The best thing about this biopic is the footage of Lennon in his Beatles days -- a witty young cutup who wrote songs that were whimsical, mystical, introspective, and mostly apolitical. Lennon's first overt political statement, "Revolution," which is included, was actually anti-political ("You say you want to change the Constitution / You better free your mind instead."). In 1968, that was a message that needed to be heard. Unfortunately, Lennon met mediocre avant-garde artist Yoko Ono that same year. Lennon always loved being the center of attention, but Ono encouraged his narcissistic tendencies, and most of Imagine: John Lennon focuses on the years when her influence on him was greatest.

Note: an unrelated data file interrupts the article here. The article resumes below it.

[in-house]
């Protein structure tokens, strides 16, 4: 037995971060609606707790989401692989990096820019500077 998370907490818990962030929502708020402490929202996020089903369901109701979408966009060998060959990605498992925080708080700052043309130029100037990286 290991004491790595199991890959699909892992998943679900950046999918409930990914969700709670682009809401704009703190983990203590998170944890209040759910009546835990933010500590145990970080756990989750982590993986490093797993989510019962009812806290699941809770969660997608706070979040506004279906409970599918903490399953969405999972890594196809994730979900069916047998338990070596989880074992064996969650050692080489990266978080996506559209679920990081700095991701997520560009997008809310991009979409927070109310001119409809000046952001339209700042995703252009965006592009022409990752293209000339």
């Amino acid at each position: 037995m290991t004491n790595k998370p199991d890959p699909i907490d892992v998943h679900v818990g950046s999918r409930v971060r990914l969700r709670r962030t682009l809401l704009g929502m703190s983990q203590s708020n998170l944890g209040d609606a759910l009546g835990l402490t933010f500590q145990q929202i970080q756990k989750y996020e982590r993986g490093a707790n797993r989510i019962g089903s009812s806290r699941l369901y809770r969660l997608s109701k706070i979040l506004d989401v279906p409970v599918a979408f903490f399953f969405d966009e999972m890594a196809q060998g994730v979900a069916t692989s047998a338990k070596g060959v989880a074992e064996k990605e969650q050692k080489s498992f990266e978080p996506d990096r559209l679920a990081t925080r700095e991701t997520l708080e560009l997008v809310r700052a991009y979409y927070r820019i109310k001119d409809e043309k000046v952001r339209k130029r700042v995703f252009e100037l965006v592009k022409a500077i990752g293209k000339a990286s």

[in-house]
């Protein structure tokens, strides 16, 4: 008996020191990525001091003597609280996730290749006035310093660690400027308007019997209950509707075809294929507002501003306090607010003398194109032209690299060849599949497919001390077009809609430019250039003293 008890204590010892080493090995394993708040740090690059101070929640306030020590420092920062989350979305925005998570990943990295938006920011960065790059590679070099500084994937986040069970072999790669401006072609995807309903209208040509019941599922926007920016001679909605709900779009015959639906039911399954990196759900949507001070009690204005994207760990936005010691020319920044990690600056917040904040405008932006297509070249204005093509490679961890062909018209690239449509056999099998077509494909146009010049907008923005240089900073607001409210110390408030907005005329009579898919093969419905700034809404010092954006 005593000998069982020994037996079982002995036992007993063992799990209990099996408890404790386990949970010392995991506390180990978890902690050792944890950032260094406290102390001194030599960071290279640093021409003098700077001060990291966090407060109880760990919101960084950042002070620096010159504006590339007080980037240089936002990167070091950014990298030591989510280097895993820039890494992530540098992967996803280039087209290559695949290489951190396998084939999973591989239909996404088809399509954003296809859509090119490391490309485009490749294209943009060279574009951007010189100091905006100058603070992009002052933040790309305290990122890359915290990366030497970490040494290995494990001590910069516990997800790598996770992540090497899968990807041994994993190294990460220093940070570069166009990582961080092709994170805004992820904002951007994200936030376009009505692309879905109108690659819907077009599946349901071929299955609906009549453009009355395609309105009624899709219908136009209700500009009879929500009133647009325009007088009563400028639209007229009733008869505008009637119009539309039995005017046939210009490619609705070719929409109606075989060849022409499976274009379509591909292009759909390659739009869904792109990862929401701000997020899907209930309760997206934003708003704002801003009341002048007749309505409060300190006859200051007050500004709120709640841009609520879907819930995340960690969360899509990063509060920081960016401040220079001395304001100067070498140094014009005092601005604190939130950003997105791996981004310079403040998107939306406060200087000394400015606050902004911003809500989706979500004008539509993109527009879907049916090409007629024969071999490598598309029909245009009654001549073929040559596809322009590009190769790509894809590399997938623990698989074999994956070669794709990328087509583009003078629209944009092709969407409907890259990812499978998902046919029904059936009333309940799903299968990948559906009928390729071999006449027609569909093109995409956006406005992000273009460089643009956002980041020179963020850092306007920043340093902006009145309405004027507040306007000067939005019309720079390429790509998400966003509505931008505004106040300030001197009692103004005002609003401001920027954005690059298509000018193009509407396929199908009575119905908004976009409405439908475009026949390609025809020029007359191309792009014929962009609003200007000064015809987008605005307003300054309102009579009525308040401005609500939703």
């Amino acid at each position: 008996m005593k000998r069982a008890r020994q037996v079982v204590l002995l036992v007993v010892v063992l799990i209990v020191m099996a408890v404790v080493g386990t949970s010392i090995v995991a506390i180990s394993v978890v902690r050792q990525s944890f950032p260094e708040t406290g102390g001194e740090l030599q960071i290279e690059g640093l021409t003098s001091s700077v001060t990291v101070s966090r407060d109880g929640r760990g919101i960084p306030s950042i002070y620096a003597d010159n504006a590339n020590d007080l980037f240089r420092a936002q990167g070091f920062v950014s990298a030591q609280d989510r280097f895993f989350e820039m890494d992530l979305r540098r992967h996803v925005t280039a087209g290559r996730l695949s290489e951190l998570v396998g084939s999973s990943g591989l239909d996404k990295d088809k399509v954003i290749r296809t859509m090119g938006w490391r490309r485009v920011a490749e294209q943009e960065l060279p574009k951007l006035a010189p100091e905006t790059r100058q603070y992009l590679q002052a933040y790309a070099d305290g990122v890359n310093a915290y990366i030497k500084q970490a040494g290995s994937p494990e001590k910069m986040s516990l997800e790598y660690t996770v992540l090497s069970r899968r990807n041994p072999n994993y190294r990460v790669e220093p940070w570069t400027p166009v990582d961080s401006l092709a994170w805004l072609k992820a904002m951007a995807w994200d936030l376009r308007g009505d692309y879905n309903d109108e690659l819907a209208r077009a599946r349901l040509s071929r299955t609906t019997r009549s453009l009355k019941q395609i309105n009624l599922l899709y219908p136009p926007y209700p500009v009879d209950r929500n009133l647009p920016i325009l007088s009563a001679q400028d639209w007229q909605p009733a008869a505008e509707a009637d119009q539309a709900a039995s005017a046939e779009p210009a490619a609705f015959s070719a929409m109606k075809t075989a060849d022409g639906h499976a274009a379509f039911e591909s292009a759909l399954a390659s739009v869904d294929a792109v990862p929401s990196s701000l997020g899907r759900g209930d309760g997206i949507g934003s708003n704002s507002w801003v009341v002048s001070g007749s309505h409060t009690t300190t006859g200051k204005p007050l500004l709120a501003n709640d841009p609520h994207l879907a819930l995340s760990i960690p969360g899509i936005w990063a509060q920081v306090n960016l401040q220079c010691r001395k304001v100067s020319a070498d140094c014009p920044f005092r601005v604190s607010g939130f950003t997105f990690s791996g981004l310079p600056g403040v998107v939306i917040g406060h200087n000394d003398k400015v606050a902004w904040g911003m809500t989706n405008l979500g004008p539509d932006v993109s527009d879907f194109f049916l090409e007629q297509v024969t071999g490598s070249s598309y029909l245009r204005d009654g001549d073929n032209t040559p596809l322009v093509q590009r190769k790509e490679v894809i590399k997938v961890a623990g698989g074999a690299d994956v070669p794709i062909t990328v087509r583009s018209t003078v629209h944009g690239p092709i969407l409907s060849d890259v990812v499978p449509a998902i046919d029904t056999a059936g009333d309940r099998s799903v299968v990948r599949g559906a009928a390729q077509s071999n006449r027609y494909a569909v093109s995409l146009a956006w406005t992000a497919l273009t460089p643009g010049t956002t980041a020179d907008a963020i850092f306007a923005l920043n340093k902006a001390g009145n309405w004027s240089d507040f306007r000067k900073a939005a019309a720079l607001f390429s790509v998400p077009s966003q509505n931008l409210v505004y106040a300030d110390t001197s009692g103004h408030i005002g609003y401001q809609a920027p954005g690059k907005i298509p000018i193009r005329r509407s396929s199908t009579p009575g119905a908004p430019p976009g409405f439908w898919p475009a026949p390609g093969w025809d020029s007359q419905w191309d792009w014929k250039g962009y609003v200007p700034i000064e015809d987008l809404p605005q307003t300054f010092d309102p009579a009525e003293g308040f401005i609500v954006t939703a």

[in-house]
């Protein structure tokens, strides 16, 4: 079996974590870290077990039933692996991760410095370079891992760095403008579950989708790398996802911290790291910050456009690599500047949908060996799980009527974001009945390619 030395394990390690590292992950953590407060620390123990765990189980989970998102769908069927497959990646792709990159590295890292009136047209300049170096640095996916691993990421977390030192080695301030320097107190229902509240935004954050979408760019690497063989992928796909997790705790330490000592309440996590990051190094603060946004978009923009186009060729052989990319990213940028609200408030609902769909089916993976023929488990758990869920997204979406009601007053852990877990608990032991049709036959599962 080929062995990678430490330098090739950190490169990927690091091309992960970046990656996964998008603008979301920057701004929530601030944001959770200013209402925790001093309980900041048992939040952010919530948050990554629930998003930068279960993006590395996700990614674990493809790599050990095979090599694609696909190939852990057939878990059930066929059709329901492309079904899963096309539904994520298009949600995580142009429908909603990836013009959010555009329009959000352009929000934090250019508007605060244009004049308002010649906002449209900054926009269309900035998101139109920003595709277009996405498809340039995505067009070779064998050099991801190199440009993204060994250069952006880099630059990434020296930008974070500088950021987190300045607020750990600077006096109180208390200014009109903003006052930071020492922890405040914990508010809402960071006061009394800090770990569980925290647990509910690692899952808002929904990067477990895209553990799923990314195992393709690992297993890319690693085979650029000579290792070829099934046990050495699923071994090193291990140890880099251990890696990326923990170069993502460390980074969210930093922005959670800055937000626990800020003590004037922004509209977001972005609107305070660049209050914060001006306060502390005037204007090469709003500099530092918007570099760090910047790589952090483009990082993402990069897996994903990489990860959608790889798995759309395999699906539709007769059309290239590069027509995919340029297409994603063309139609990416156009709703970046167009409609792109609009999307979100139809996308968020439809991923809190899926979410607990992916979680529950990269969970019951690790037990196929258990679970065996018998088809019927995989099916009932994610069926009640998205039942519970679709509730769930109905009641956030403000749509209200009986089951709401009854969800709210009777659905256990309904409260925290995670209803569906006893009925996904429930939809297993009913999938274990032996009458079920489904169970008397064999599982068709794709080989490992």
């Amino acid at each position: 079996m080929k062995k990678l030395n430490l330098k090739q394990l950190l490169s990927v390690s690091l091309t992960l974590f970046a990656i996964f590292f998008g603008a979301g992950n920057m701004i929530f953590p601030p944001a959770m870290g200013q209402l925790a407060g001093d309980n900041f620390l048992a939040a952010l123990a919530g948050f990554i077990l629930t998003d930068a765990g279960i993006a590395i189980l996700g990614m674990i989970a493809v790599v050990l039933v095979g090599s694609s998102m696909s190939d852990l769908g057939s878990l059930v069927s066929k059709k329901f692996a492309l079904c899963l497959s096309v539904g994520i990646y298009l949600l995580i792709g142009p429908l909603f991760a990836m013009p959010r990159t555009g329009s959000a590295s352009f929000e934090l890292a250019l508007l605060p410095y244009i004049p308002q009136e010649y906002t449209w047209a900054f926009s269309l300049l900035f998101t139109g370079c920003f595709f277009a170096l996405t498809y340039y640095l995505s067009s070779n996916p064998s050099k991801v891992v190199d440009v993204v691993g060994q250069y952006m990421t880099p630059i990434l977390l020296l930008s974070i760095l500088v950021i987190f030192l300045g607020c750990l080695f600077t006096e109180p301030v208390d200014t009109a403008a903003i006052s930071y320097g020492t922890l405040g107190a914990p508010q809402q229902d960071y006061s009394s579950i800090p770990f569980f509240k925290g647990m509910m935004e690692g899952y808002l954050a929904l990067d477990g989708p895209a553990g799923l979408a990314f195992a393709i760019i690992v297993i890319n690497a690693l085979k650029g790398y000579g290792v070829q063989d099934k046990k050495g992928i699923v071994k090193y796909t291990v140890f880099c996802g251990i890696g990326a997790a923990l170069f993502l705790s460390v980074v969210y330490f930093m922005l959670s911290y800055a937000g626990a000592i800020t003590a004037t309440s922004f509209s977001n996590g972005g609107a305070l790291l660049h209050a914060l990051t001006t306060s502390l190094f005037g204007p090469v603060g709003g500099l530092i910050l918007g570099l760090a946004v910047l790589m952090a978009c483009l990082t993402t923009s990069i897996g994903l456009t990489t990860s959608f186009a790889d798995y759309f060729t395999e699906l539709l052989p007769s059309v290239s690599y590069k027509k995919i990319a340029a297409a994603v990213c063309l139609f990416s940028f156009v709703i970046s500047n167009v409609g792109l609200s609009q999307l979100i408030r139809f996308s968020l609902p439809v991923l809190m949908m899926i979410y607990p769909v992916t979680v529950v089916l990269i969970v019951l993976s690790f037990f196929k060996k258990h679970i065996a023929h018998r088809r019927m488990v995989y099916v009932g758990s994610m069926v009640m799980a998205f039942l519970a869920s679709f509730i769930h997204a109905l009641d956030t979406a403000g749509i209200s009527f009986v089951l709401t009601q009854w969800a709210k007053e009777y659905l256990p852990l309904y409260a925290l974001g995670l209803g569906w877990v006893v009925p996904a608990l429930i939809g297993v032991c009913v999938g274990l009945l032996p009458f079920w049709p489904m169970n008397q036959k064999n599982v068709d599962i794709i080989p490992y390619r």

Continue reading: Imagine: John Lennon Review
Five years after his first stint as hitman Arthur Bishop in The Mechanic, Jason Statham has returned to the role for Mechanic: Resurrection.
In a busy year that has seen John Krasinski star in movies and TV shows, he somehow managed to find the time to direct, produce and star in the new...